The pituitary is a small, bean-shaped gland at the base of your brain, behind your nose and between your ears. Despite its small size, the pituitary gland influences nearly every part of your body. The hormones it produces help regulate important functions, such as growth, blood pressure and reproduction.
Pituitary tumors are abnormal growths that develop in your pituitary gland. Some pituitary tumors cause an overproduction of hormones. Others can cause your pituitary gland to produce reduced levels of hormones.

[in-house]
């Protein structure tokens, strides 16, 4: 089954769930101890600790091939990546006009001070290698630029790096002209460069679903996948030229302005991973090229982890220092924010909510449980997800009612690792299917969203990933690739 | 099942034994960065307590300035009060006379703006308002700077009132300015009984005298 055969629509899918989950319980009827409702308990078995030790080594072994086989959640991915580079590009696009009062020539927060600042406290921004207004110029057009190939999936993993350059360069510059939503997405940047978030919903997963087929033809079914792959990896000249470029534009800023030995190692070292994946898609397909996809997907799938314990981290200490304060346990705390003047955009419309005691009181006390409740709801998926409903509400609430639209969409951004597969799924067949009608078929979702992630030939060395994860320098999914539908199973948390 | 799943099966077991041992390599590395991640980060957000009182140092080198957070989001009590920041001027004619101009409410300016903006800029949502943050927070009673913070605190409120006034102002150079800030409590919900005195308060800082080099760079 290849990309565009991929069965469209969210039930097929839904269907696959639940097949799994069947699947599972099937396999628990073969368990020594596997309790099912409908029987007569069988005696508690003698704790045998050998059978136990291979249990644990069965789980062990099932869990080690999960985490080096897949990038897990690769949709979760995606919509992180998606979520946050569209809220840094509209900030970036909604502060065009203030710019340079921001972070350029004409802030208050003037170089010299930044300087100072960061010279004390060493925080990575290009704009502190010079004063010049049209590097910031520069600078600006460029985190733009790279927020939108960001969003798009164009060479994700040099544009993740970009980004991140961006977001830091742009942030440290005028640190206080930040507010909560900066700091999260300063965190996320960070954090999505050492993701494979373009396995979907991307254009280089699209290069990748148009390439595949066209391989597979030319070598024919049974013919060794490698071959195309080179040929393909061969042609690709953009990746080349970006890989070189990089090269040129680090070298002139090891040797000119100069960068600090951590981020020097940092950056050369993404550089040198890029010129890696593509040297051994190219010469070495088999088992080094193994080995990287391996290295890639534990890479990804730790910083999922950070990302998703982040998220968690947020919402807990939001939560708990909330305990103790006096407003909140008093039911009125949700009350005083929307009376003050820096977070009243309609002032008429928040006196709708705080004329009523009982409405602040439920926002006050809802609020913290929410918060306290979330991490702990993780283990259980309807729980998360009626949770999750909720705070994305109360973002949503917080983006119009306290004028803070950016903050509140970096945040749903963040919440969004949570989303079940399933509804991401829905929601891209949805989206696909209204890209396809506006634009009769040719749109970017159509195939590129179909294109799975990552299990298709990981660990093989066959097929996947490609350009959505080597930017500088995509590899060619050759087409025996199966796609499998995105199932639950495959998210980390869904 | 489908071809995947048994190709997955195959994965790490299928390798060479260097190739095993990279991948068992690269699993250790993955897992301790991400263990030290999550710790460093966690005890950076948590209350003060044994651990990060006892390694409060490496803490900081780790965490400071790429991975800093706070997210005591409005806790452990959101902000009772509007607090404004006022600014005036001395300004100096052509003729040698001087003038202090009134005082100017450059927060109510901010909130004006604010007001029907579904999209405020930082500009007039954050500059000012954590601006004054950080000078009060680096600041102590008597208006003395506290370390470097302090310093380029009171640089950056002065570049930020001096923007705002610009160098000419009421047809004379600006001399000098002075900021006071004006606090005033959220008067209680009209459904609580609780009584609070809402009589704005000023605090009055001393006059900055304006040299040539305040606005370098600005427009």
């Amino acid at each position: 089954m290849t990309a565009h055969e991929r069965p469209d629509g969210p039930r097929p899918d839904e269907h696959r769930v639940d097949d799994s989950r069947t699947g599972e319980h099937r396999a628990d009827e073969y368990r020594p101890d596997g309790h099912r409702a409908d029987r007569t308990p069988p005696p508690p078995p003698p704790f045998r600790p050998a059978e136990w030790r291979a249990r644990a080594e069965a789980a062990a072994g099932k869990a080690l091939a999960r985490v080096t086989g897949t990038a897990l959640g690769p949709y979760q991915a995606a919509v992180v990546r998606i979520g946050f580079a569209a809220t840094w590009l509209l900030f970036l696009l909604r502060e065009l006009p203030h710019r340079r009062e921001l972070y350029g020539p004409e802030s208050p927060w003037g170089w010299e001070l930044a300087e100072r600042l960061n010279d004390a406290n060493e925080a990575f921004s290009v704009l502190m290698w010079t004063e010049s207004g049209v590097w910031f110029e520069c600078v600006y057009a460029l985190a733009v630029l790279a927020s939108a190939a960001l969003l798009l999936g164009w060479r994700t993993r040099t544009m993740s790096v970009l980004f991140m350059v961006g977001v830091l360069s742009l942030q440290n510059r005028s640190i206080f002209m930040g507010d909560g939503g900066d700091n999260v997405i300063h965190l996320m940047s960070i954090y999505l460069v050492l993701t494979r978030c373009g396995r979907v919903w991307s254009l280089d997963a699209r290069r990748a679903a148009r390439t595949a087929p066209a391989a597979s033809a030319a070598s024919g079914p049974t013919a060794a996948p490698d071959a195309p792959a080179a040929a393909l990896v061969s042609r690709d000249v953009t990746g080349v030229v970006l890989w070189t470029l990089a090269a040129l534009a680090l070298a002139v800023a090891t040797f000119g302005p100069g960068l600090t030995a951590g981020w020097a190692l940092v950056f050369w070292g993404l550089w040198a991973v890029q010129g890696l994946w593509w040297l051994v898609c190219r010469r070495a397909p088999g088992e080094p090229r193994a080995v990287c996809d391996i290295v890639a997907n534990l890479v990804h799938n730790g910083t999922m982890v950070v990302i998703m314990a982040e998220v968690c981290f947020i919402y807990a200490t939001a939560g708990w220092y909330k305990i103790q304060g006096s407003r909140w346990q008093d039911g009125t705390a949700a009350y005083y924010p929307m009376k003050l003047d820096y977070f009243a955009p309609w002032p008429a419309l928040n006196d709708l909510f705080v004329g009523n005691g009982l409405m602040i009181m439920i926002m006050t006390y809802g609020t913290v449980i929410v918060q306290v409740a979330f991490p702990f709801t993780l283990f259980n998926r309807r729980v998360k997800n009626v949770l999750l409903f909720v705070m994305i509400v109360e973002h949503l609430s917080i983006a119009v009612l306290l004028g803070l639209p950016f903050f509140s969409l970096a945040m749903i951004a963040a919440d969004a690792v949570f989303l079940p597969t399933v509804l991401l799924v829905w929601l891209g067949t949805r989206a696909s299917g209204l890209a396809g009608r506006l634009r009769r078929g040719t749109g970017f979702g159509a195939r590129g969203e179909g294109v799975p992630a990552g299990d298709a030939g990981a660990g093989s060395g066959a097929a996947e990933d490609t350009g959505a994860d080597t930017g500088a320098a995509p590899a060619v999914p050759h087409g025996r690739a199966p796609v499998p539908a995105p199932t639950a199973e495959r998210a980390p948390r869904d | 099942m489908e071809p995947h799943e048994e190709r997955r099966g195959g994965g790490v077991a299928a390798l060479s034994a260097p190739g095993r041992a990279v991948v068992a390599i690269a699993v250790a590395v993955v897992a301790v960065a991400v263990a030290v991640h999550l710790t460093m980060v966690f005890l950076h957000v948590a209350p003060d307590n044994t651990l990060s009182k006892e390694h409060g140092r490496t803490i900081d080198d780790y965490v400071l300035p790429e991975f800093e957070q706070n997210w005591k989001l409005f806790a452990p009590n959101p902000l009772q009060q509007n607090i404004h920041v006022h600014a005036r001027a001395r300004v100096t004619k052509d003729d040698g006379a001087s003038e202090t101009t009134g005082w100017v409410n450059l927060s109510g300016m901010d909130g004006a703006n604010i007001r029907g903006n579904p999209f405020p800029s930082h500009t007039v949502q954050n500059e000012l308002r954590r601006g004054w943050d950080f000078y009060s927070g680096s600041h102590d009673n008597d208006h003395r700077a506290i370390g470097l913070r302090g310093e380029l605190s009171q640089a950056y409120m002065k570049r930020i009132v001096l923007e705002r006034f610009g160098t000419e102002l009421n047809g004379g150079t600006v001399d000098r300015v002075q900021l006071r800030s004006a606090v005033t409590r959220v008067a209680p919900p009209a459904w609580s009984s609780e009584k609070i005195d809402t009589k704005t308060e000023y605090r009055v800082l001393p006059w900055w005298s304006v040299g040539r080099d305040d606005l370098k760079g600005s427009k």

Most pituitary tumors are adenomas, which are noncancerous, remain in your pituitary gland or surrounding tissues, and don't spread to other parts of your body.
Many pituitary tumors don't require treatment. For some, the recommendation may be observation or a wait-and-see approach. For those tumors that do require treatment, that may include surgery, radiation therapy and medications ― alone or in combination ― to treat the tumor and return hormone production to normal levels. Your health care provider's recommendations will depend on several factors, including the type and size of the tumor, how far it has grown into your brain, and your age and overall health.
Here's what you need to know about treating pituitary tumors.